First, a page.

Abstract and Keywords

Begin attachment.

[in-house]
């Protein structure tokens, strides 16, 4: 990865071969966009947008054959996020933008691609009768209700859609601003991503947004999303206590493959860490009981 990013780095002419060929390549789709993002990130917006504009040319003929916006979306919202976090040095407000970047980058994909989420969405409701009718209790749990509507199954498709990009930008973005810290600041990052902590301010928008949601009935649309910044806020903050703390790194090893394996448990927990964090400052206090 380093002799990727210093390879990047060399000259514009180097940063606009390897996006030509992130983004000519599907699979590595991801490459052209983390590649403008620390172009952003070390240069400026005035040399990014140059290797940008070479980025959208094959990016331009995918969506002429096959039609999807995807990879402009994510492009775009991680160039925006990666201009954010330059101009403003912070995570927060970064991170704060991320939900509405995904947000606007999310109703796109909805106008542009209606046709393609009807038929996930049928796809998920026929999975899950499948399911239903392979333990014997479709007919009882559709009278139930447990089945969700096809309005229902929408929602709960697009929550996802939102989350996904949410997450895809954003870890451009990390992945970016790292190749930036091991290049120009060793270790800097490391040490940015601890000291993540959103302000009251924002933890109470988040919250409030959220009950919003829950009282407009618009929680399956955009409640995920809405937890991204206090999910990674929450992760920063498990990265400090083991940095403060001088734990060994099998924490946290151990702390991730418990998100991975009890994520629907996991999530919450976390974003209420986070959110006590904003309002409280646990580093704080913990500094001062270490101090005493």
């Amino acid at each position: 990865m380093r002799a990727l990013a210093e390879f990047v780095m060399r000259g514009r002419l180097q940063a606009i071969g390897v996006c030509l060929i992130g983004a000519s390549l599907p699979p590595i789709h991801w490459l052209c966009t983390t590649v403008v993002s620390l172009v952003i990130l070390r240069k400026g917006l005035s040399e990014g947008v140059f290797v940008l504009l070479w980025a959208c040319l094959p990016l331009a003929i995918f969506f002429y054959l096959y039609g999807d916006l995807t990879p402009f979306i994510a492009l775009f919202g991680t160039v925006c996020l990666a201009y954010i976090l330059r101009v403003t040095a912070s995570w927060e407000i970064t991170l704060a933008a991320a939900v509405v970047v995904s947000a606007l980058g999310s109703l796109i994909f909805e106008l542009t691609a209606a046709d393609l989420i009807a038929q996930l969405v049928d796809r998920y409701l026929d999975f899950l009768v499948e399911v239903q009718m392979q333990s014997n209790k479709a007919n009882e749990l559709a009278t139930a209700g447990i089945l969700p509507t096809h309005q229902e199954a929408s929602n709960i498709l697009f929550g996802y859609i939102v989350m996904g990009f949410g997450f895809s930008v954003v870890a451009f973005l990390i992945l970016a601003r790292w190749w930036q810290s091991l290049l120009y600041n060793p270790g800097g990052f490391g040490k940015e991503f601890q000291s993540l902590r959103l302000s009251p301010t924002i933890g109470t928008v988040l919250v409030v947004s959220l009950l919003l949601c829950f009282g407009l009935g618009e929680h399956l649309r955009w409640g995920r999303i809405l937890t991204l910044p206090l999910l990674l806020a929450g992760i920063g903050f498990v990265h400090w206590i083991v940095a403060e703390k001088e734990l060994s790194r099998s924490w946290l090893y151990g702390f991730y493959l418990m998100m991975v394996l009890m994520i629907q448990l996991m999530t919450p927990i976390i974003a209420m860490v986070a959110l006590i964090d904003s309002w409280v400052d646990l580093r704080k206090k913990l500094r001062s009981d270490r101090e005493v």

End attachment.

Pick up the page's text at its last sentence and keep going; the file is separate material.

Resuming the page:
How do bilinguals recognize and speak words in each of their two languages? Past research on the bilingual lexicon focused on the questions of whether bilinguals represent words in each language in a single lexicon or in separate lexicons and whether access to the lexicon is selective or not. Bilingual lexicon is the focus of this article. These questions endured because they constitute a set of correlated assumptions that have only recently been teased apart. One concerns the relation between representation and process. Another issue concerns the way in which the lexicon itself has been operationalized. Different assumptions about the information required to recognize and speak a word in the first or second language have led to models of the bilingual lexicon that differ in the types and levels of codes. This article reviews the way in which models of the bilingual lexicon reflect different assumptions about the architecture and processing of words in two languages.
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